Beset by critics lately, Comptroller of the Currency John D. Hawke Jr. has lashed back at one with a loud and familiar bark.

Mr. Hawke's retort targeted banking consultant and regulatory gadfly Bert Ely, who had berated the Comptroller's office for its supervision of First National Bank of Keystone (W.Va.), which failed Sept. 1 amid charges of fraud. "I think there's some very serious regulatory negligence here," Mr. Ely said Sept. 2. "I have a feeling that the uninsured depositors have a basis for a lawsuit against the government."

During a Nov. 17 appearance before the Exchequer Club, Mr. Hawke praised examiners for their performance in the face of alleged harassment by First National officials and took a shot at Mr. Ely. "I know, Bert, that you have said that all you needed to do was to look at the balance sheet to know there was fraud going on at the bank," he said to thunderous laughter. "That's like one of the dogs at the airport that could sniff out drugs. If we could get you on the staff, we could just run balance sheets by you."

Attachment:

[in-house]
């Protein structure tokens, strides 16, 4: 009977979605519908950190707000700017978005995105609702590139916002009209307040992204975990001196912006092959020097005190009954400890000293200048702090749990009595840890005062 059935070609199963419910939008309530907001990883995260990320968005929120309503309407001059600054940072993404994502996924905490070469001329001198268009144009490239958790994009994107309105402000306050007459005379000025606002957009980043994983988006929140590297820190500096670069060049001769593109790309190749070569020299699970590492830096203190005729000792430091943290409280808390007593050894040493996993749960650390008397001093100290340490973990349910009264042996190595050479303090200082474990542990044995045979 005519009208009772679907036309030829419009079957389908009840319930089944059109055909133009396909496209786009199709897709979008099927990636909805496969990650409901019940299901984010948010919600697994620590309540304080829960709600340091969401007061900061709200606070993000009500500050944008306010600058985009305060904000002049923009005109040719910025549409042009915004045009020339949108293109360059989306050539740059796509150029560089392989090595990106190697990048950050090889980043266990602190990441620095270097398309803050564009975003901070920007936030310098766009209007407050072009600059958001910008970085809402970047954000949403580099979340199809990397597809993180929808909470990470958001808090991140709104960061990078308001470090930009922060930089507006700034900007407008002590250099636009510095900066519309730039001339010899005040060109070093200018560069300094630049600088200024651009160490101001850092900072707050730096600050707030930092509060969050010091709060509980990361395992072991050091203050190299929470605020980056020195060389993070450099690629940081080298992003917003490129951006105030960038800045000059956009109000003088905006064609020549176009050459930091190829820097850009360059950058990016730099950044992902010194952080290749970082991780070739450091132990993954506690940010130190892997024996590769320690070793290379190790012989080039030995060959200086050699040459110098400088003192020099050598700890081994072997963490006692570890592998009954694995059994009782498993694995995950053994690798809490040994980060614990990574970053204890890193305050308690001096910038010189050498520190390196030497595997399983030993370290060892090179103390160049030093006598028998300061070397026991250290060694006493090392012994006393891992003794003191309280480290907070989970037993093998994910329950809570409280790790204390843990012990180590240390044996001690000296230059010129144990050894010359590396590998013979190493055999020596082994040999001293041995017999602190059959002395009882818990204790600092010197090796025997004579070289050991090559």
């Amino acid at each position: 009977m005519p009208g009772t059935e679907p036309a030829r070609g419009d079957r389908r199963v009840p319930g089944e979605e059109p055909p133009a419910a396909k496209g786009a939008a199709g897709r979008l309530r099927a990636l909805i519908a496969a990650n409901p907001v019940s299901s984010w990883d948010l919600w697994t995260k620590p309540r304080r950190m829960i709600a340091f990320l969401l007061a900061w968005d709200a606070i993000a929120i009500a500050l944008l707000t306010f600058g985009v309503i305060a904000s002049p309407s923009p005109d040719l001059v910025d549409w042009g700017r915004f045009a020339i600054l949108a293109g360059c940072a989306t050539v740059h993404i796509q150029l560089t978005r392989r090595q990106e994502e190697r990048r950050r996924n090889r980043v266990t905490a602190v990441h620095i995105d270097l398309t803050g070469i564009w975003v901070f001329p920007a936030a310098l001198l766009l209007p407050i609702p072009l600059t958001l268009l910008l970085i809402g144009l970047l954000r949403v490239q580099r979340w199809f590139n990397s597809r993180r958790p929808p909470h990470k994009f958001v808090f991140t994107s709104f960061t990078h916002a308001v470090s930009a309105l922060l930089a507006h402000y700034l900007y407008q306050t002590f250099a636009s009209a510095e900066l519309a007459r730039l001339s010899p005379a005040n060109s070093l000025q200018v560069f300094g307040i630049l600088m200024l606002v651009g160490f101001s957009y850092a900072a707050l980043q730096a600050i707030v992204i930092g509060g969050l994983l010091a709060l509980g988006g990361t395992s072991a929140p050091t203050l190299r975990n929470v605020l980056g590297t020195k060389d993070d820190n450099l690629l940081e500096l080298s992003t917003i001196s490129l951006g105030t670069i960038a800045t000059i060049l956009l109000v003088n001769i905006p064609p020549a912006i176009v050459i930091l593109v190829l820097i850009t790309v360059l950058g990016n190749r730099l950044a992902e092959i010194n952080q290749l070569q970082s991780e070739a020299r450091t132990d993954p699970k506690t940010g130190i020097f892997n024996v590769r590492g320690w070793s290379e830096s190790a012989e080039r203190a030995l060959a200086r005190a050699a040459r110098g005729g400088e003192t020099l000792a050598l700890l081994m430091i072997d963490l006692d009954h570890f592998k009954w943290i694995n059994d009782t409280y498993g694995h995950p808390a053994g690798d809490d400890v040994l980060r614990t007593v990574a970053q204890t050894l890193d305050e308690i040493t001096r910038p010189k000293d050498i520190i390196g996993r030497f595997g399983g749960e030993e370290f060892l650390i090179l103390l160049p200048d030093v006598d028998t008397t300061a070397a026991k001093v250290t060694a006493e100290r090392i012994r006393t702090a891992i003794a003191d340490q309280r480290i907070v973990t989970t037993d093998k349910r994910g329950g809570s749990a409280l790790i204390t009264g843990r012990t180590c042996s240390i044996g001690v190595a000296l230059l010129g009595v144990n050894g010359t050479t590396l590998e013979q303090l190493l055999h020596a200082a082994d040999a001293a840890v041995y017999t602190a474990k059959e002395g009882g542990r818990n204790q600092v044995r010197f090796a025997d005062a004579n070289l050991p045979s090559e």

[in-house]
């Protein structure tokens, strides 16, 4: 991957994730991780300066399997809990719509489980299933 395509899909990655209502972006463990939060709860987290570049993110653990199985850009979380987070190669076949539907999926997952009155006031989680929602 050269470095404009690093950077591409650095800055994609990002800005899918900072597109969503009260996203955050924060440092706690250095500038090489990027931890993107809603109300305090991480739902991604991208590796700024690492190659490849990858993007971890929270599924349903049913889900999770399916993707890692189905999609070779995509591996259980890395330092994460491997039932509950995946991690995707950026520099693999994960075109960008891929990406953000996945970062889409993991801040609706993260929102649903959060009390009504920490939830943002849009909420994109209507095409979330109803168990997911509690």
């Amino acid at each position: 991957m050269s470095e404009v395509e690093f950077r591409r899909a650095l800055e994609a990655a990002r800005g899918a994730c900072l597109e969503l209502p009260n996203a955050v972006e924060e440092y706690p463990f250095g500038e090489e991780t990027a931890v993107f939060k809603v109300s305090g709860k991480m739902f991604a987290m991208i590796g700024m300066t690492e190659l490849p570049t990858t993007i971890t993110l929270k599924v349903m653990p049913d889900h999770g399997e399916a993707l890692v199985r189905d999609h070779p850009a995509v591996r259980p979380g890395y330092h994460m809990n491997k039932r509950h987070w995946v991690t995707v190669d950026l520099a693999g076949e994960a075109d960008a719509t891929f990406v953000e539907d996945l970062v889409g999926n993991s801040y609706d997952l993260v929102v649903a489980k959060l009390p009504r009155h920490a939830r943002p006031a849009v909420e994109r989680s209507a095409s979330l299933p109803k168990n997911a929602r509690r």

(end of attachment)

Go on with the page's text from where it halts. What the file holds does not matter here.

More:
Mr. Ely took the public ribbing with typical good humor. But when Pacific Thrift and Loan was shut down two days later, he was quick to unsheathe his sword again, this time in the direction of the Federal Deposit Insurance Corp. "It looks to me like the institution thumbed its nose at the FDIC," he said.


Speaking of the Exchequer Club, a note to its 100 members: Pay up! (About 25% of the members, who range from banking regulators to lobbyists, reportedly have not paid their annual dues yet.)


The Federal Bar Association Banking Law Committee's annual dinner program with the federal banking agencies' top lawyers could draw a bigger crowd this year as the legal eagles prepare to write the regulations implementing the new financial reform law.The five chief counsels at the dinner Tuesday night will be Carolyn Buck of the Office of Thrift Supervision; Robert M. Fenner of the National Credit Union Administration; William F. Kroener 3d of the FDIC; J. Virgil Mattingly of the Federal Reserve Board; and Julie L. Williams of the Comptroller's office.

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